(Bloomberg) -- Growth in U.S. factory output unexpectedly declined in December, indicating a surge in Covid-19 infections exacerbated manufacturers’ ongoing struggles with material and labor shortages.
The 0.3% decrease followed a revised 0.6% gain in November, Federal Reserve data showed Friday. Total industrial production, which also includes mining and utility output, fell 0.1% in December.
The median estimate in a Bloomberg survey of economists called for a 0.3% monthly advance in factory output and a 0.2% increase in total industrial production.
In the year through December, factory production was up 3.5% while total industrial output climbed 3.7%.
The figures underscore the long, slow path to normalizing the mismatch in supply and demand in the goods sector. The omicron variant is just the latest hurdle, as factory floor managers navigate the fallout of the spike in cases on workers and production schedules. Challenges related to transportation networks and various materials shortages are also hampering efforts to boost supply.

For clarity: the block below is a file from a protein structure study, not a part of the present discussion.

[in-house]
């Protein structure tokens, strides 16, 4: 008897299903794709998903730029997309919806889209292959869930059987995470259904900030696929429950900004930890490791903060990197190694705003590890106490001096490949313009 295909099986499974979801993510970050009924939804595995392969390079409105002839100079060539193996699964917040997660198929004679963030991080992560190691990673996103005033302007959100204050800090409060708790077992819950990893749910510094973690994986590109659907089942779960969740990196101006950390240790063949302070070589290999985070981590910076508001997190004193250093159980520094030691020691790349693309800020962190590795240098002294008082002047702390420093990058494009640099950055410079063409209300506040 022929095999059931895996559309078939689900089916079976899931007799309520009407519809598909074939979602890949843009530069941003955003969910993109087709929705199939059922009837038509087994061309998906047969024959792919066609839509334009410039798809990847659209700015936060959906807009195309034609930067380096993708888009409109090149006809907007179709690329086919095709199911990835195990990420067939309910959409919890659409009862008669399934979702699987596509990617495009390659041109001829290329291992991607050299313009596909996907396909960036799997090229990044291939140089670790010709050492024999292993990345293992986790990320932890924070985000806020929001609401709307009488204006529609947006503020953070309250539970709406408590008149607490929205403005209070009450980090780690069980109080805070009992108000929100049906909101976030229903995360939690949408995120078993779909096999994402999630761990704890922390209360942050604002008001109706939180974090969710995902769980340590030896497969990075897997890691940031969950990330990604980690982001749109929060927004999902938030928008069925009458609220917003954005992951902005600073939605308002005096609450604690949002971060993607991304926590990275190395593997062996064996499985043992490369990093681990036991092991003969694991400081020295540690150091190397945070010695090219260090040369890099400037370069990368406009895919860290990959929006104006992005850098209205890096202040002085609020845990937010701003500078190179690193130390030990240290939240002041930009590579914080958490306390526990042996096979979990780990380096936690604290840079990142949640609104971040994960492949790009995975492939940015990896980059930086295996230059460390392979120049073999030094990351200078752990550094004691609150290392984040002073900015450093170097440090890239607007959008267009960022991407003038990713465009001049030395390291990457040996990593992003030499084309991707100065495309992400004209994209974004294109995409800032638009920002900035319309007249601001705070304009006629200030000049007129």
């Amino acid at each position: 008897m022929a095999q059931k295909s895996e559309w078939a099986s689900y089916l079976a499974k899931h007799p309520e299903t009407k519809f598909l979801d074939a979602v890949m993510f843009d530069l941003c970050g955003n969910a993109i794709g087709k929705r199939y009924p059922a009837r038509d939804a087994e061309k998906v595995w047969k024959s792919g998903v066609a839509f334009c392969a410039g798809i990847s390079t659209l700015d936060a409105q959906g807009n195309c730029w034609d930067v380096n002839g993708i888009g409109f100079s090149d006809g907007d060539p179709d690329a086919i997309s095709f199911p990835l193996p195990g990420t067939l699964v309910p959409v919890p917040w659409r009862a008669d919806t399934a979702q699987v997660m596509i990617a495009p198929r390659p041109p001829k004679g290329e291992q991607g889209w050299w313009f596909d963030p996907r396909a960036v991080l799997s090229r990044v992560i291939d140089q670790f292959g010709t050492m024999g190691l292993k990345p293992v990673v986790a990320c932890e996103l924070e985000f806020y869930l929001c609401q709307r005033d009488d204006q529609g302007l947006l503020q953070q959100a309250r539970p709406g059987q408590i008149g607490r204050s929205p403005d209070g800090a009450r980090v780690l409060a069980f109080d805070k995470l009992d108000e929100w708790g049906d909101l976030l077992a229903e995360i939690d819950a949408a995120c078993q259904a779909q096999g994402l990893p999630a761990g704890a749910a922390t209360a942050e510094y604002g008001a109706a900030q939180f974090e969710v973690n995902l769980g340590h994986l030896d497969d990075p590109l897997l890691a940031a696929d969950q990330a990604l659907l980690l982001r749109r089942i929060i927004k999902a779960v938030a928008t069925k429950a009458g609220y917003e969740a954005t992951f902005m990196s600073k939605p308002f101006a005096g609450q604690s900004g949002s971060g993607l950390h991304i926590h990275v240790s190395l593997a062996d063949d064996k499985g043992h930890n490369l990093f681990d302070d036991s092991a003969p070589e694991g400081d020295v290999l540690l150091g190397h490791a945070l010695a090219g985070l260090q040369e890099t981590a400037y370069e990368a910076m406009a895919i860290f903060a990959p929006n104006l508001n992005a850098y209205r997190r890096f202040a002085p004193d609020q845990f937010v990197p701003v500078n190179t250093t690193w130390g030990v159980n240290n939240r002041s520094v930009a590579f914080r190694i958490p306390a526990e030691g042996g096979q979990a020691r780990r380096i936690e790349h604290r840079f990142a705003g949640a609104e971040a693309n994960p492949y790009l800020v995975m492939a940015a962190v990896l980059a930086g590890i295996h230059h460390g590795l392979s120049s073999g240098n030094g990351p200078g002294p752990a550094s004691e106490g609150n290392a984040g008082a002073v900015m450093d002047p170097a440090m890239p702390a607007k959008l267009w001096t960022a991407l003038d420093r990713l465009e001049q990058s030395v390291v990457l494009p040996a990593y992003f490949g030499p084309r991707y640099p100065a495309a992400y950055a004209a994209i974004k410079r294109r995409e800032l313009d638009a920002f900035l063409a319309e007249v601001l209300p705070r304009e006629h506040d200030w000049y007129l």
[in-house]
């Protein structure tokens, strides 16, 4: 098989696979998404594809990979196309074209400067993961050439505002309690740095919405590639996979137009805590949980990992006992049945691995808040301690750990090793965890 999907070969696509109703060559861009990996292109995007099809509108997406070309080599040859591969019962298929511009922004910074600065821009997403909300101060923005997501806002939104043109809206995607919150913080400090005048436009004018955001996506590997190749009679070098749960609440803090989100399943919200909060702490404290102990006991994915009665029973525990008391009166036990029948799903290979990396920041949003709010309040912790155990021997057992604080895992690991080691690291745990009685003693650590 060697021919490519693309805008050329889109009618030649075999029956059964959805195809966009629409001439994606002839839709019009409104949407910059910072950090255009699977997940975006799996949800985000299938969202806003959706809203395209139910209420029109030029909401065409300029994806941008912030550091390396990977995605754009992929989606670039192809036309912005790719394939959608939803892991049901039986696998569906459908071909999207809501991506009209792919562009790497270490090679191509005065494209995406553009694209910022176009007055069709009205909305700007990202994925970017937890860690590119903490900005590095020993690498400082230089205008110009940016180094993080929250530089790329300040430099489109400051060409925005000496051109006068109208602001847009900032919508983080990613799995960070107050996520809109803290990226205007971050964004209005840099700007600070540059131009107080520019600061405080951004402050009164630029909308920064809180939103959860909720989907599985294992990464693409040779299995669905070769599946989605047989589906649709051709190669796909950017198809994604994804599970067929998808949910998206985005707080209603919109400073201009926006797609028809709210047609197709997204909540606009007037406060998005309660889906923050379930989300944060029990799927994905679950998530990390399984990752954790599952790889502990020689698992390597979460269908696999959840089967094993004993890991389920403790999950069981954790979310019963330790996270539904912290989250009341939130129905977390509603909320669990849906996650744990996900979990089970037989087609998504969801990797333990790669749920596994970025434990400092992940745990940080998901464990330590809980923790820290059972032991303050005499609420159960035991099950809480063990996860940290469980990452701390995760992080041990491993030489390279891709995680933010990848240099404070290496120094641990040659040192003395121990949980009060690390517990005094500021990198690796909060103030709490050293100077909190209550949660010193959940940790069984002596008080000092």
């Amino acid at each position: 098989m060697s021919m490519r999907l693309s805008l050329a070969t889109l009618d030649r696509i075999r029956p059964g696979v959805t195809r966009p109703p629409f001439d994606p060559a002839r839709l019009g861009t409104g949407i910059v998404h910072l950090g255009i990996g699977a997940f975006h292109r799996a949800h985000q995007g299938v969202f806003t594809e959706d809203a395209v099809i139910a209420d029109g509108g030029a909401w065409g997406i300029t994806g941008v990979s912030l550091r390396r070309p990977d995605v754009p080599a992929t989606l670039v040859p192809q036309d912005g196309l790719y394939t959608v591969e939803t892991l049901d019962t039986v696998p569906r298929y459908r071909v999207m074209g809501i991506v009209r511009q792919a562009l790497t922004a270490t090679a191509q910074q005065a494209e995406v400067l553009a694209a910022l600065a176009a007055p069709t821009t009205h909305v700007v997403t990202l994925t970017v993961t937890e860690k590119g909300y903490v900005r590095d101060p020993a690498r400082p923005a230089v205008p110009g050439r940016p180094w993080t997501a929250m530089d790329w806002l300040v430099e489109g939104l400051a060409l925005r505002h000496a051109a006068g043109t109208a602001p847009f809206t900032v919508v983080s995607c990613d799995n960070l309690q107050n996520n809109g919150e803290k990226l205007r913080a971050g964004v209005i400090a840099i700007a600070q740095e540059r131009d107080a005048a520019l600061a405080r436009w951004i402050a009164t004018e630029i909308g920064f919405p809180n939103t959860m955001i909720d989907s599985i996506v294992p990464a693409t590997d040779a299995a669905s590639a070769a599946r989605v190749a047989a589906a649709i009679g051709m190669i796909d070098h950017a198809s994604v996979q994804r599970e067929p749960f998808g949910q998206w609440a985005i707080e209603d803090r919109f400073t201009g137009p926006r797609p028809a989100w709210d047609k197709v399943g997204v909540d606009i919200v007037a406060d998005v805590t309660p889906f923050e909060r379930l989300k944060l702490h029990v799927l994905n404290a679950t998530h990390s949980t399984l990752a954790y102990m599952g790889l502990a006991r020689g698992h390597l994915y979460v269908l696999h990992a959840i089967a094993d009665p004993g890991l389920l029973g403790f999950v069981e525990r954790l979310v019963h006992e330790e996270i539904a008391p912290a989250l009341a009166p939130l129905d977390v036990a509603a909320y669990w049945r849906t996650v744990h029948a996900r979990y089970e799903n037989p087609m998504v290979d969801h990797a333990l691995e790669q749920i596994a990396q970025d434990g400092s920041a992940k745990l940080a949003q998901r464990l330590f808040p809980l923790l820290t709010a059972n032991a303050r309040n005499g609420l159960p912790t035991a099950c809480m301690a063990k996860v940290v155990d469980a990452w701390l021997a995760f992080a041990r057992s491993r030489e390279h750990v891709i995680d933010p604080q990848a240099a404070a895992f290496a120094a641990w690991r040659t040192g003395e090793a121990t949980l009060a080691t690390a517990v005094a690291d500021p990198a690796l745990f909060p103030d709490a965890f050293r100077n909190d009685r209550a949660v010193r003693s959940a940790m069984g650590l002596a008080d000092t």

Even so, looking ahead, lean inventories, elevated order backlogs and sustained growth in consumer and business demand are poised to offer a tailwind to production this year.
The Fed’s report showed capacity utilization at factories fell in December to 77%, the first decline in three months. Total industrial capacity also eased to to 76.5%.
The decline in manufacturing output reflected a 1.3% drop in production of motor vehicles. Last year automakers struggled to keep pace with demand as semiconductor shortages disrupted assembly lines. Output of fabricated metals, aerospace equipment and plastics also softened.
“I suspect that some industries may have been forced to slow down activity in the second half of the month due to omicron-driven absences,” Stephen Stanley, chief economist at Amherst Pierpont Securities LLC, said in a note. “In any case, manufacturers will look to get back up to full speed as soon as they can in light of robust demand for goods from consumers and businesses.”
Recent factory surveys have pointed to some alleviation in stressed supply networks, with measures of supplier delivery times improving. Institute for Supply Management data earlier this month showed a gauge of manufacturing delivery times dropped to its lowest level in more than a year.
Other data out Friday illustrated how the impact of fragile supply chains has driven up prices. Import prices climbed 6.8% in December from a year earlier, according to the Labor Department.
(Adds data on import prices from a separate report.)
©2022 Bloomberg L.P.